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Housing For Haitians Remains Precarious

April 26, 2011

PORT-AU-PRINCE, Haiti — The way Robert Darvin sees it, he is one of the lucky ones.

After being evicted from a tent camp a few months ago, he, his wife and their three children crammed into a rebuilt home the size of a small U-Haul trailer. But at least a roof shelters their heads, even if a flimsy one that allows the rain to pour through.

“It is made of cheap cement,” Darvin said, pointing to fresh cracks in the walls. He sounded at once relieved at having found a place and fretful over what another earthquake or hurricane might do to it. “If you think too much about it, you lose your mind.”

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Housing For Haitians Remains Precarious

This day in Haitian History – 1994

April 23, 2011

1994 – Haitians massacred

Haitian soldiers massacred at least 23 fishermen and merchants in the Haitian West coast city of Gonaives following a wave of attacks on Haiti’s pro-democracy movement. The victims included people gathering firewood on the beach and fishermen off shore who were shot by soldiers who commandeered rowboats. Political violence had killed up to 3,000.

Haitian farmers, California schools get help from Sirona Fuels

April 23, 2011

Sirona Fuels may not be producing biodiesel in Haiti yet, but the California-based company is certainly getting close. In 2009, Michelle Lacourciere, Director of the Sirona Cares Foundation, the nonprofit arm of Sirona Fuels, started working with Haitian farmers to develop jatropha. “The first year was spent building strong in-country relationships and running test nurseries,” Lacourciere said. Now, she works with more than a thousand farmers, and the nurseries, she said, “can’t produce enough seedlings” to keep up with the farmers. Every eight weeks or so, she makes the long flight from California to Haiti to check in with her farmers. And even now, after the devastating earthquake, she said the farmers are making great progress.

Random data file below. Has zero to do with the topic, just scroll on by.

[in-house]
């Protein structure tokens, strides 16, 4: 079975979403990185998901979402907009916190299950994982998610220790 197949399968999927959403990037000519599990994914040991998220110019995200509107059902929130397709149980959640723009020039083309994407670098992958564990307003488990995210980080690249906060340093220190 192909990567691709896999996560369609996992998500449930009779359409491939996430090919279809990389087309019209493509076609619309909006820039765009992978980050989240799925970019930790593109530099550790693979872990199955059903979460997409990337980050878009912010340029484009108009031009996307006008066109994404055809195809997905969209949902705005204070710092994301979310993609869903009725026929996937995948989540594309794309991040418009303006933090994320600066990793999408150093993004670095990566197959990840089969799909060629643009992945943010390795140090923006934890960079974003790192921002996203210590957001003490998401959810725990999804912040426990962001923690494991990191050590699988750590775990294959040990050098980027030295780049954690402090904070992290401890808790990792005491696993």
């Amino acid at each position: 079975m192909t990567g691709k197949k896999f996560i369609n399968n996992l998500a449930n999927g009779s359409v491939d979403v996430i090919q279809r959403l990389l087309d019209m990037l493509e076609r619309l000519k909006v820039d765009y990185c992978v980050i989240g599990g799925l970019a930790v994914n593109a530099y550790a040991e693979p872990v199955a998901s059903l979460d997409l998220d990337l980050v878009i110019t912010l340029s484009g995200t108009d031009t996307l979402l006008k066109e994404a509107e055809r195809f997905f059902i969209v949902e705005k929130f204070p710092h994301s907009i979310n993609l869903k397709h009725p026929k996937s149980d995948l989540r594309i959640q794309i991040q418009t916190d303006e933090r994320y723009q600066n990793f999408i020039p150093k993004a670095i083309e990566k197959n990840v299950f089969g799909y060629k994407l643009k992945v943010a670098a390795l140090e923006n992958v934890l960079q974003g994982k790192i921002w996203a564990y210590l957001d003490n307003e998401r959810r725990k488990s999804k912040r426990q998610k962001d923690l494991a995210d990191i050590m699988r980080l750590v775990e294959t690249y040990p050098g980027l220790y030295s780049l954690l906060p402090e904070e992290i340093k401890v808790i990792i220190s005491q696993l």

“Our 10 pilot farmers of the jatropha project planted the first seedlings about two weeks before the earthquake,” she said. After the disaster, she says eight out of 10 of the farmers lost everything, including their farms and homes. When she returned to Haiti, Lacourciere said she expected everything to be a total loss, but to her surprise, the farmers had already replanted 20,000 seedlings and were hoping to plant more. “By January, I had gone from 10 farmers to well over a thousand,” she said.